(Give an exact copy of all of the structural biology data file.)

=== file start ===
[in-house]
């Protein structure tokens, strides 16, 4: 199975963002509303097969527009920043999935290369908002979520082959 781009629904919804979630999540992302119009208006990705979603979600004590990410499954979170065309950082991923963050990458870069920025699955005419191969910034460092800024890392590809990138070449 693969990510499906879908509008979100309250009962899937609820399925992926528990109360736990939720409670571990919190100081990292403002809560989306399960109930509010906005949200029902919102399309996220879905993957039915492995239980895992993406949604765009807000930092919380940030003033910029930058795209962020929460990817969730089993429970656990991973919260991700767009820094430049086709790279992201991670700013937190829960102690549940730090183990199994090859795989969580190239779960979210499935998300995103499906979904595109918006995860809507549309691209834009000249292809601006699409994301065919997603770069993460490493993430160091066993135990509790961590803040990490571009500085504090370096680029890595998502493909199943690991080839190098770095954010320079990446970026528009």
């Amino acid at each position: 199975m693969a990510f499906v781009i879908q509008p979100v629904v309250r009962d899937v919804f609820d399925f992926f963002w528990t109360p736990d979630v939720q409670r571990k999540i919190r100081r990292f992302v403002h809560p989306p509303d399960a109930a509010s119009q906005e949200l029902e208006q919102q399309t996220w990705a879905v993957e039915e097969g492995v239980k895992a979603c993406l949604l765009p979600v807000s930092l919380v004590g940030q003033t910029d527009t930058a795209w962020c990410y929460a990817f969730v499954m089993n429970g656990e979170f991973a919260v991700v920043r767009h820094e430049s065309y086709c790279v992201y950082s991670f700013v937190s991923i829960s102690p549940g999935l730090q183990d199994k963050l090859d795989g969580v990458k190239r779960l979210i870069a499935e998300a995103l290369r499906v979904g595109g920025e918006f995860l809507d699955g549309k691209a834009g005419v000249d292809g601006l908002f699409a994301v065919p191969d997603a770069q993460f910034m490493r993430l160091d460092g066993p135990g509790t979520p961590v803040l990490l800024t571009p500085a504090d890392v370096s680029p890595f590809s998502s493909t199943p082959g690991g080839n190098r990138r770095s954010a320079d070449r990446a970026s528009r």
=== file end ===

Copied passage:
[in-house]
């Protein structure tokens, strides 16, 4: 199975963002509303097969527009920043999935290369908002979520082959 781009629904919804979630999540992302119009208006990705979603979600004590990410499954979170065309950082991923963050990458870069920025699955005419191969910034460092800024890392590809990138070449 693969990510499906879908509008979100309250009962899937609820399925992926528990109360736990939720409670571990919190100081990292403002809560989306399960109930509010906005949200029902919102399309996220879905993957039915492995239980895992993406949604765009807000930092919380940030003033910029930058795209962020929460990817969730089993429970656990991973919260991700767009820094430049086709790279992201991670700013937190829960102690549940730090183990199994090859795989969580190239779960979210499935998300995103499906979904595109918006995860809507549309691209834009000249292809601006699409994301065919997603770069993460490493993430160091066993135990509790961590803040990490571009500085504090370096680029890595998502493909199943690991080839190098770095954010320079990446970026528009």
């Amino acid at each position: 199975m693969a990510f499906v781009i879908q509008p979100v629904v309250r009962d899937v919804f609820d399925f992926f963002w528990t109360p736990d979630v939720q409670r571990k999540i919190r100081r990292f992302v403002h809560p989306p509303d399960a109930a509010s119009q906005e949200l029902e208006q919102q399309t996220w990705a879905v993957e039915e097969g492995v239980k895992a979603c993406l949604l765009p979600v807000s930092l919380v004590g940030q003033t910029d527009t930058a795209w962020c990410y929460a990817f969730v499954m089993n429970g656990e979170f991973a919260v991700v920043r767009h820094e430049s065309y086709c790279v992201y950082s991670f700013v937190s991923i829960s102690p549940g999935l730090q183990d199994k963050l090859d795989g969580v990458k190239r779960l979210i870069a499935e998300a995103l290369r499906v979904g595109g920025e918006f995860l809507d699955g549309k691209a834009g005419v000249d292809g601006l908002f699409a994301v065919p191969d997603a770069q993460f910034m490493r993430l160091d460092g066993p135990g509790t979520p961590v803040l990490l800024t571009p500085a504090d890392v370096s680029p890595f590809s998502s493909t199943p082959g690991g080839n190098r990138r770095s954010a320079d070449r990446a970026s528009r």